What does witness look like now?
By Janna L. Hunter-Bowman, Ph.D., Assistant Professor of Peace Studies and Christian Social Ethics
The morning after I watched police officer Derek Chauvin dispassionately murder George Floyd, I felt at sea. In the silence and darkness, I asked, “What shall I do?” Then I received a new question, an answer to a prayer I didn’t know I had formed: “What shall we do?”
“What shall we do” is the question. I have felt called to help equip and embolden our “peace church” communities as anti-violence agents of change that participate in movements for justice and cultivate a more participatory democracy. In the dynamic and diverse Anabaptist tradition, the church is to be a refuge from the violence of the state. The church must also identify and reject subtler forms of violence suffered, within and outside of it, in order to participate more fully in God’s work of justice and reconciliation. So being “good news” requires responding to concrete needs and concerns with discernment, training, cooperation, and civic engagement. It places Jesus-following Anabaptists alongside fellow travelers of different backgrounds in a risky struggle against violence and for liberation from unjust systems.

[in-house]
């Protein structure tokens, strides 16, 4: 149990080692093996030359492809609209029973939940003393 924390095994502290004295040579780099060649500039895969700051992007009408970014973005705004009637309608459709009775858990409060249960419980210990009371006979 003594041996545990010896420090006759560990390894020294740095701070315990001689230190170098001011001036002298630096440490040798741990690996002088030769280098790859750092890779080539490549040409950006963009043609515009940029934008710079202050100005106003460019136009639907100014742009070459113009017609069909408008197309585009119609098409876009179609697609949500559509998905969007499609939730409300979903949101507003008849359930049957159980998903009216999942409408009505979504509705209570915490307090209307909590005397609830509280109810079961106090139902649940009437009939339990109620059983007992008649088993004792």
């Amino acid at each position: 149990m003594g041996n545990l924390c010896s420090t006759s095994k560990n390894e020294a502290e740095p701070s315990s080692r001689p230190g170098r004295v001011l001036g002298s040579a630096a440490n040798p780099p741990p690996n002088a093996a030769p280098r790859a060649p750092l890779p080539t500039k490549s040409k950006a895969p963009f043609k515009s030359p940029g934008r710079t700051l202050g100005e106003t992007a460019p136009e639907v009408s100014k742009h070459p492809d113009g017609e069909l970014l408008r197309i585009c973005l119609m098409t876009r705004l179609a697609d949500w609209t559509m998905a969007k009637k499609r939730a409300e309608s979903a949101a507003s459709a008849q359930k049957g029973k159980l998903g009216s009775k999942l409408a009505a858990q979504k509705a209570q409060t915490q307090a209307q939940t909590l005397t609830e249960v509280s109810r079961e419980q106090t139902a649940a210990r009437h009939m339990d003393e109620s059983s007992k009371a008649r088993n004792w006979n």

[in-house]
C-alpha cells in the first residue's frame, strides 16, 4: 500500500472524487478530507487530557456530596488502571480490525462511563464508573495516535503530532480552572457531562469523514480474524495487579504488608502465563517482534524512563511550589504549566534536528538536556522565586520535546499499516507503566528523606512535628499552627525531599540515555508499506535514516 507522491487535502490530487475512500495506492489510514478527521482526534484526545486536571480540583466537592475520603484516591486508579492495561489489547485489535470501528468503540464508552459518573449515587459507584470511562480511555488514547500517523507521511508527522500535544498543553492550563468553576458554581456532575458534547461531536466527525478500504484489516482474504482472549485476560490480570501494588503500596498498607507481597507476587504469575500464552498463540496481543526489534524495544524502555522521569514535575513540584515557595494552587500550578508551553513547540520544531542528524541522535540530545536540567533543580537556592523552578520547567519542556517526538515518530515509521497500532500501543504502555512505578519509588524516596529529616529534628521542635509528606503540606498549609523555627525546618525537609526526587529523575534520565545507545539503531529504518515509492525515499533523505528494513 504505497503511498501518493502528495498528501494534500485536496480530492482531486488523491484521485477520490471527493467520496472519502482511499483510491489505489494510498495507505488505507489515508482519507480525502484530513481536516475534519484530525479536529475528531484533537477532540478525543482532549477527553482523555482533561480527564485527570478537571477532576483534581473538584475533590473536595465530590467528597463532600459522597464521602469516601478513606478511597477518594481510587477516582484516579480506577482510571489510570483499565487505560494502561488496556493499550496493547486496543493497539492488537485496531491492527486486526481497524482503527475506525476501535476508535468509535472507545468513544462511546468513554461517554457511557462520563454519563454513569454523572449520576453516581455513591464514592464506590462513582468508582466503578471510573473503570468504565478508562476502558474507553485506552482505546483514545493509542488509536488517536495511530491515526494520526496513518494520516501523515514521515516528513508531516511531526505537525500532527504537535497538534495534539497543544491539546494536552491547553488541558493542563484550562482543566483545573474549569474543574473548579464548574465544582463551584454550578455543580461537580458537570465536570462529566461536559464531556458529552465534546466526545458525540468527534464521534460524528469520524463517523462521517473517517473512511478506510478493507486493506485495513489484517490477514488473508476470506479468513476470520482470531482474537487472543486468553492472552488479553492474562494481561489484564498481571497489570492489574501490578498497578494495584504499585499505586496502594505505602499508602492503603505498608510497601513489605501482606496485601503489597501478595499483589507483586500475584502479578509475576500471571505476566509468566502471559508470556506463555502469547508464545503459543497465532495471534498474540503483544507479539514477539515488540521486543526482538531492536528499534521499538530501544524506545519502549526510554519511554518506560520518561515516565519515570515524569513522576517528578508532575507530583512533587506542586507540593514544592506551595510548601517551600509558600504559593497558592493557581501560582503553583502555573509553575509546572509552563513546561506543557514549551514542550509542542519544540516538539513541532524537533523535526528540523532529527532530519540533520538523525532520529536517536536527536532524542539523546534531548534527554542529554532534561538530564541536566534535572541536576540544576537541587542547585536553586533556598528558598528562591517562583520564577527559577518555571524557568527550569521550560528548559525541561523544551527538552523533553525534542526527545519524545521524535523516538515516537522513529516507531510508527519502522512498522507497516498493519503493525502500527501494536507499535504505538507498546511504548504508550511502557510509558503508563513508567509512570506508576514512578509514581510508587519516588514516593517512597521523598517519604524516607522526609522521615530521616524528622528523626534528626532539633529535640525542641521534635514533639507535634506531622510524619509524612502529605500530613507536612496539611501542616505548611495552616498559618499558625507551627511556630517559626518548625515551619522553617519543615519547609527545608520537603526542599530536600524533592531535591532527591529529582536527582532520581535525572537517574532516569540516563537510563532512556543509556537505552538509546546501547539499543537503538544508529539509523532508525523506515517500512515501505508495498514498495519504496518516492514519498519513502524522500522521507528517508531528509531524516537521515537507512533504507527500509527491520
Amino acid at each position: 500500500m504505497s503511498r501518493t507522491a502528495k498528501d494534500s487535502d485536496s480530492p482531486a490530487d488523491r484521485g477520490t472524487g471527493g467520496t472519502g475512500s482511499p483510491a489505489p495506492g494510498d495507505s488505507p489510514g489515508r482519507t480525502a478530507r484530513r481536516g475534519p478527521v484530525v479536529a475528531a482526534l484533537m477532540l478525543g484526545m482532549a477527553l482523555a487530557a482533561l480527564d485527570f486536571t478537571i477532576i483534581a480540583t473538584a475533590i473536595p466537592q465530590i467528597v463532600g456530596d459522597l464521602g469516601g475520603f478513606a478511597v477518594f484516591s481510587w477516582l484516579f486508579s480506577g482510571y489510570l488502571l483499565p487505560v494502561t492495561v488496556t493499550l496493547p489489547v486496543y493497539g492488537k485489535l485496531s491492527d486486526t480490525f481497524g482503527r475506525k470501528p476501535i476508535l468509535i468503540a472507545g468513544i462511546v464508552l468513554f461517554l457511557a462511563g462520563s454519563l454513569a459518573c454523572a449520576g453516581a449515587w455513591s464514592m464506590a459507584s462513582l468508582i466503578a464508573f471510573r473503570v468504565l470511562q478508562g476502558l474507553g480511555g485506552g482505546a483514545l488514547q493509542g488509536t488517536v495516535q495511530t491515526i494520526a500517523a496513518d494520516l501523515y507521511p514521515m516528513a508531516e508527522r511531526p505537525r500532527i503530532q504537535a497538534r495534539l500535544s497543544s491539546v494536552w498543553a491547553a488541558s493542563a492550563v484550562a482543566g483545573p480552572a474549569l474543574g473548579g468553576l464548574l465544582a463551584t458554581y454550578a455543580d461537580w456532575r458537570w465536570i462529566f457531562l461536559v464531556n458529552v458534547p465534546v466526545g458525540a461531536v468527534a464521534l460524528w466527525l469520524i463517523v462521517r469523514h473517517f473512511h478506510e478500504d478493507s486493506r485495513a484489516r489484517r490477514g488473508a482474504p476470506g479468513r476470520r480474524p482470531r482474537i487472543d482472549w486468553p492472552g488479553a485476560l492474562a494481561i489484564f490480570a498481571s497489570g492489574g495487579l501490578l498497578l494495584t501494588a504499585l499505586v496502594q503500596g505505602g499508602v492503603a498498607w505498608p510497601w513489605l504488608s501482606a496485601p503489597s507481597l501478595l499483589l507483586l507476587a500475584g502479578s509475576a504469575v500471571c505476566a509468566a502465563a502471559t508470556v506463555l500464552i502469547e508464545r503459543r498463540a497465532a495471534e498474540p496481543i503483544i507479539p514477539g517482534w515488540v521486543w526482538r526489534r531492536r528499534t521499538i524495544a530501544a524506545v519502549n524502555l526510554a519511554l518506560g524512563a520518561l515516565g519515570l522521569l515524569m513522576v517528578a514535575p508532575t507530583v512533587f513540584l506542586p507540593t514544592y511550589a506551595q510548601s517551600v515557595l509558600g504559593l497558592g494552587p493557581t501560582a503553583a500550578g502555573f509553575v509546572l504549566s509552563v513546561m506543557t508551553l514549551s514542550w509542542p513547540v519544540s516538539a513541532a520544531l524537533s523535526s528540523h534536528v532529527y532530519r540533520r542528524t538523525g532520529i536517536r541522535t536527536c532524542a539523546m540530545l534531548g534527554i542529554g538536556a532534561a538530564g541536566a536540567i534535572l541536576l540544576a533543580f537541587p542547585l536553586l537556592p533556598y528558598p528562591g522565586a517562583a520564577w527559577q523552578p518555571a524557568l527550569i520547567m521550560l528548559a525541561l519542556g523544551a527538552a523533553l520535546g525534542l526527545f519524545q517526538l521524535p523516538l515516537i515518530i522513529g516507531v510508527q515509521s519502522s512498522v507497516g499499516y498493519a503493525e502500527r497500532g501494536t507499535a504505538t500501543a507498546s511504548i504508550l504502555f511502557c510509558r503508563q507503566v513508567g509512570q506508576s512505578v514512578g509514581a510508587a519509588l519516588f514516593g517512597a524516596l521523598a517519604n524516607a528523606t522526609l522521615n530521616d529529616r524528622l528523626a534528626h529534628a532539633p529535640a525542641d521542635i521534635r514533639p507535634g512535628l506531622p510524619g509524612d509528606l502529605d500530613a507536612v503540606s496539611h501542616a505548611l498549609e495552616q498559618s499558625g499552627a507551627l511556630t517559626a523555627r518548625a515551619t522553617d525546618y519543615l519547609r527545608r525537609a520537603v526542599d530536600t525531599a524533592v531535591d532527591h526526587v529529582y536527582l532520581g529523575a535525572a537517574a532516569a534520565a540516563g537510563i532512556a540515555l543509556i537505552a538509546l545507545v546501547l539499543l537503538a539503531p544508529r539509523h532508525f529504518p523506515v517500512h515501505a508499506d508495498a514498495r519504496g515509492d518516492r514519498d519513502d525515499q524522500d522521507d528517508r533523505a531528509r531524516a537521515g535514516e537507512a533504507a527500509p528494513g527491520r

My congregation responds
The work began in July in my home congregation. Kern Road Mennonite Church (KRMC) in South Bend, Indiana, held a series of conversations on anti-racism and economic justice with some external input. We began with a brief history of Whiteness: the political and economic origins of race and Whiteness in the United States of America. A discussion of organizing and power building for structural change in biblical and theological perspective followed. Then we examined economic disparity between White and Black communities in the U.S. and why it exists, which made the case for reparations, in view of a commitment to restorative justice. Following that, Catholic, Jewish, and Seventh Day Adventist leaders shared about their work with Faith in St. Joseph County (a multi-racial and multi-faith network of 17 congregations working for racial and economic justice), and KRMC deepened its engagement in the movement for racial and economic justice. We still have a long way to go, from my personal perspective.
Our Mennonite congregation is predominantly White. Many members were formed in a tradition of pacifism that thinks about violence in terms of the direct (“bloody”) violence of war rather than structural or systemic violence and that emphasizes faithfulness over and against effectiveness in social change. The story of 16th-century persecution of Anabaptists and Mennonites that has been passed down through the centuries has led to a perception of the corporate self as victim and the theological notion of being a peace church “without spot or wrinkle” that is “in but not of” the world. These are among many factors that work against our recognition and repentance for participation in racialized systems of oppression and other forms of oppression. So I’m heartened that 35-50 people showed up each week to participate in the conversations and that even more are doing hard work to change themselves and partner with others for justice.